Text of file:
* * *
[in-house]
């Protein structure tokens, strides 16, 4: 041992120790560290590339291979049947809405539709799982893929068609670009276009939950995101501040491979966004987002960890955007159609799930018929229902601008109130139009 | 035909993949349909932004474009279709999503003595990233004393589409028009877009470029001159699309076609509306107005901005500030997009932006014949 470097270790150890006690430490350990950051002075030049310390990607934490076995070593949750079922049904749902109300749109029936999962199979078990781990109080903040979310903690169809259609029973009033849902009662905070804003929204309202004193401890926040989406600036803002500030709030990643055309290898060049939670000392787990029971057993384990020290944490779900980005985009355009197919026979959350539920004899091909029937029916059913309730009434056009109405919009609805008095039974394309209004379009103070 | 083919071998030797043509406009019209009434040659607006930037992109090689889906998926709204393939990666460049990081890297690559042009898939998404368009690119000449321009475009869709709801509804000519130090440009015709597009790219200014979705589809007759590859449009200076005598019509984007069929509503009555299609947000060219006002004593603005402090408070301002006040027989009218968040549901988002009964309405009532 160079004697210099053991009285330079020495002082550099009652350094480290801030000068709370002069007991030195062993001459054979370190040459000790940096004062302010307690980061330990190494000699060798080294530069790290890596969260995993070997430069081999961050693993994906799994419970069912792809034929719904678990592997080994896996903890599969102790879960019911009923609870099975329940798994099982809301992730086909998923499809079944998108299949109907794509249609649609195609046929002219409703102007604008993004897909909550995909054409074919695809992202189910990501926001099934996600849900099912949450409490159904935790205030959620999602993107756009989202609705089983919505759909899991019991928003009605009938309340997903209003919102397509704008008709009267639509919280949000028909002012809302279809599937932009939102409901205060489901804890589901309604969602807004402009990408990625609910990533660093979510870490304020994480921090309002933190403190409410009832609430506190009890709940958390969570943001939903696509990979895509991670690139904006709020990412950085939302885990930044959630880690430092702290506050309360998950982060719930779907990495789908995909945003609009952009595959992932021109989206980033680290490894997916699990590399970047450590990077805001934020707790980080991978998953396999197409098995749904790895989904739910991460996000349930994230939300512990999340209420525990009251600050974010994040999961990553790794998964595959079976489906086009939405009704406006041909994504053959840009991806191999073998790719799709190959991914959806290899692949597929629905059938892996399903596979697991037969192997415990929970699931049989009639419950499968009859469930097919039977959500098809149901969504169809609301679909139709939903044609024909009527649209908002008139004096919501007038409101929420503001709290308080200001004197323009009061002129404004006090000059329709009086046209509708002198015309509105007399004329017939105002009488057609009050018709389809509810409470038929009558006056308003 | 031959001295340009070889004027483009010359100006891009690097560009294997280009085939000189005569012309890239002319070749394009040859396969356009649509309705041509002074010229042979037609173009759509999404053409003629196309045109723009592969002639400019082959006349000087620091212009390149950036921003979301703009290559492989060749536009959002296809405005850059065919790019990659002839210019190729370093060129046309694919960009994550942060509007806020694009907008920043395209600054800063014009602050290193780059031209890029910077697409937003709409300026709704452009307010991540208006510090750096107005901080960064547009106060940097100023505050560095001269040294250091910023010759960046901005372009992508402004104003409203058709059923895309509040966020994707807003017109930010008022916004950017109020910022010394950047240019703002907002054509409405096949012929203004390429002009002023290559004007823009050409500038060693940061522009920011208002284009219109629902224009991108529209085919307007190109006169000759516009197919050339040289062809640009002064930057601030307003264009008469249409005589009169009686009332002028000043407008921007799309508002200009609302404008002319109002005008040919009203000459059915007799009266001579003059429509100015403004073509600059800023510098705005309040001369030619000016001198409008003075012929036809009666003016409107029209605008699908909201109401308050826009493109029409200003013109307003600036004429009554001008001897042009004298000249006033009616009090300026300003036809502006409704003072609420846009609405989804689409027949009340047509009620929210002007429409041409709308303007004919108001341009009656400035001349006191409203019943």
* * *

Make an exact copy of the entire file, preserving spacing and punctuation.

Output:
[in-house]
């Protein structure tokens, strides 16, 4: 041992120790560290590339291979049947809405539709799982893929068609670009276009939950995101501040491979966004987002960890955007159609799930018929229902601008109130139009 | 035909993949349909932004474009279709999503003595990233004393589409028009877009470029001159699309076609509306107005901005500030997009932006014949 470097270790150890006690430490350990950051002075030049310390990607934490076995070593949750079922049904749902109300749109029936999962199979078990781990109080903040979310903690169809259609029973009033849902009662905070804003929204309202004193401890926040989406600036803002500030709030990643055309290898060049939670000392787990029971057993384990020290944490779900980005985009355009197919026979959350539920004899091909029937029916059913309730009434056009109405919009609805008095039974394309209004379009103070 | 083919071998030797043509406009019209009434040659607006930037992109090689889906998926709204393939990666460049990081890297690559042009898939998404368009690119000449321009475009869709709801509804000519130090440009015709597009790219200014979705589809007759590859449009200076005598019509984007069929509503009555299609947000060219006002004593603005402090408070301002006040027989009218968040549901988002009964309405009532 160079004697210099053991009285330079020495002082550099009652350094480290801030000068709370002069007991030195062993001459054979370190040459000790940096004062302010307690980061330990190494000699060798080294530069790290890596969260995993070997430069081999961050693993994906799994419970069912792809034929719904678990592997080994896996903890599969102790879960019911009923609870099975329940798994099982809301992730086909998923499809079944998108299949109907794509249609649609195609046929002219409703102007604008993004897909909550995909054409074919695809992202189910990501926001099934996600849900099912949450409490159904935790205030959620999602993107756009989202609705089983919505759909899991019991928003009605009938309340997903209003919102397509704008008709009267639509919280949000028909002012809302279809599937932009939102409901205060489901804890589901309604969602807004402009990408990625609910990533660093979510870490304020994480921090309002933190403190409410009832609430506190009890709940958390969570943001939903696509990979895509991670690139904006709020990412950085939302885990930044959630880690430092702290506050309360998950982060719930779907990495789908995909945003609009952009595959992932021109989206980033680290490894997916699990590399970047450590990077805001934020707790980080991978998953396999197409098995749904790895989904739910991460996000349930994230939300512990999340209420525990009251600050974010994040999961990553790794998964595959079976489906086009939405009704406006041909994504053959840009991806191999073998790719799709190959991914959806290899692949597929629905059938892996399903596979697991037969192997415990929970699931049989009639419950499968009859469930097919039977959500098809149901969504169809609301679909139709939903044609024909009527649209908002008139004096919501007038409101929420503001709290308080200001004197323009009061002129404004006090000059329709009086046209509708002198015309509105007399004329017939105002009488057609009050018709389809509810409470038929009558006056308003 | 031959001295340009070889004027483009010359100006891009690097560009294997280009085939000189005569012309890239002319070749394009040859396969356009649509309705041509002074010229042979037609173009759509999404053409003629196309045109723009592969002639400019082959006349000087620091212009390149950036921003979301703009290559492989060749536009959002296809405005850059065919790019990659002839210019190729370093060129046309694919960009994550942060509007806020694009907008920043395209600054800063014009602050290193780059031209890029910077697409937003709409300026709704452009307010991540208006510090750096107005901080960064547009106060940097100023505050560095001269040294250091910023010759960046901005372009992508402004104003409203058709059923895309509040966020994707807003017109930010008022916004950017109020910022010394950047240019703002907002054509409405096949012929203004390429002009002023290559004007823009050409500038060693940061522009920011208002284009219109629902224009991108529209085919307007190109006169000759516009197919050339040289062809640009002064930057601030307003264009008469249409005589009169009686009332002028000043407008921007799309508002200009609302404008002319109002005008040919009203000459059915007799009266001579003059429509100015403004073509600059800023510098705005309040001369030619000016001198409008003075012929036809009666003016409107029209605008699908909201109401308050826009493109029409200003013109307003600036004429009554001008001897042009004298000249006033009616009090300026300003036809502006409704003072609420846009609405989804689409027949009340047509009620929210002007429409041409709308303007004919108001341009009656400035001349006191409203019943």